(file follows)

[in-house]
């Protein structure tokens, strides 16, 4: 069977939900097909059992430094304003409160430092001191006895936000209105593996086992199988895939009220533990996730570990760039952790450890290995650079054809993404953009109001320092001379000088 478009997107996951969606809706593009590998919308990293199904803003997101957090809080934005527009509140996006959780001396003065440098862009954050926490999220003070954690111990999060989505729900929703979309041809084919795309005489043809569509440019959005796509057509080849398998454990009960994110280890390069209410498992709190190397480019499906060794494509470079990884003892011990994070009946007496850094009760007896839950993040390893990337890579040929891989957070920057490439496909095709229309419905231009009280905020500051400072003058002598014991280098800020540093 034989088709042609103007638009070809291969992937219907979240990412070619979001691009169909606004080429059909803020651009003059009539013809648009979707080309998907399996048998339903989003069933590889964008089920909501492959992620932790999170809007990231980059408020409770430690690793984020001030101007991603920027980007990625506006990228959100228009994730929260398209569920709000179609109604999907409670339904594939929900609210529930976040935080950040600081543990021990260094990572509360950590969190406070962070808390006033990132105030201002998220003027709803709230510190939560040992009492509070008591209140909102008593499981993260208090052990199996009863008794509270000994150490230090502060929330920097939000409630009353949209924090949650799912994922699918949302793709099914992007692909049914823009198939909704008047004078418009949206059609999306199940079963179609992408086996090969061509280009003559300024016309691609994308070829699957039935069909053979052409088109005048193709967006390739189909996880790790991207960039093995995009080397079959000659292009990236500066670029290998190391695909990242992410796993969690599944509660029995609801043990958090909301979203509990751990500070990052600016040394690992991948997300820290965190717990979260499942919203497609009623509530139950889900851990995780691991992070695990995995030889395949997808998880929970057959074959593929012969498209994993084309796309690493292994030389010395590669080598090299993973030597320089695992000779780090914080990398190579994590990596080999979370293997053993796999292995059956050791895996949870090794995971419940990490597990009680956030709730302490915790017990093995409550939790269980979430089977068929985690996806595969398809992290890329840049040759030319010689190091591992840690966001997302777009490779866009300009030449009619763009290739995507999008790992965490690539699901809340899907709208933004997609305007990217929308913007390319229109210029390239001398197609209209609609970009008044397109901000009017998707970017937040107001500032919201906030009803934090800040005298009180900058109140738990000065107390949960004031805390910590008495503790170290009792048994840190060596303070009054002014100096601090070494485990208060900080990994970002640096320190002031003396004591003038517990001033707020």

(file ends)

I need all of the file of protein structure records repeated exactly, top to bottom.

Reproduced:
[in-house]
């Protein structure tokens, strides 16, 4: 069977939900097909059992430094304003409160430092001191006895936000209105593996086992199988895939009220533990996730570990760039952790450890290995650079054809993404953009109001320092001379000088 478009997107996951969606809706593009590998919308990293199904803003997101957090809080934005527009509140996006959780001396003065440098862009954050926490999220003070954690111990999060989505729900929703979309041809084919795309005489043809569509440019959005796509057509080849398998454990009960994110280890390069209410498992709190190397480019499906060794494509470079990884003892011990994070009946007496850094009760007896839950993040390893990337890579040929891989957070920057490439496909095709229309419905231009009280905020500051400072003058002598014991280098800020540093 034989088709042609103007638009070809291969992937219907979240990412070619979001691009169909606004080429059909803020651009003059009539013809648009979707080309998907399996048998339903989003069933590889964008089920909501492959992620932790999170809007990231980059408020409770430690690793984020001030101007991603920027980007990625506006990228959100228009994730929260398209569920709000179609109604999907409670339904594939929900609210529930976040935080950040600081543990021990260094990572509360950590969190406070962070808390006033990132105030201002998220003027709803709230510190939560040992009492509070008591209140909102008593499981993260208090052990199996009863008794509270000994150490230090502060929330920097939000409630009353949209924090949650799912994922699918949302793709099914992007692909049914823009198939909704008047004078418009949206059609999306199940079963179609992408086996090969061509280009003559300024016309691609994308070829699957039935069909053979052409088109005048193709967006390739189909996880790790991207960039093995995009080397079959000659292009990236500066670029290998190391695909990242992410796993969690599944509660029995609801043990958090909301979203509990751990500070990052600016040394690992991948997300820290965190717990979260499942919203497609009623509530139950889900851990995780691991992070695990995995030889395949997808998880929970057959074959593929012969498209994993084309796309690493292994030389010395590669080598090299993973030597320089695992000779780090914080990398190579994590990596080999979370293997053993796999292995059956050791895996949870090794995971419940990490597990009680956030709730302490915790017990093995409550939790269980979430089977068929985690996806595969398809992290890329840049040759030319010689190091591992840690966001997302777009490779866009300009030449009619763009290739995507999008790992965490690539699901809340899907709208933004997609305007990217929308913007390319229109210029390239001398197609209209609609970009008044397109901000009017998707970017937040107001500032919201906030009803934090800040005298009180900058109140738990000065107390949960004031805390910590008495503790170290009792048994840190060596303070009054002014100096601090070494485990208060900080990994970002640096320190002031003396004591003038517990001033707020």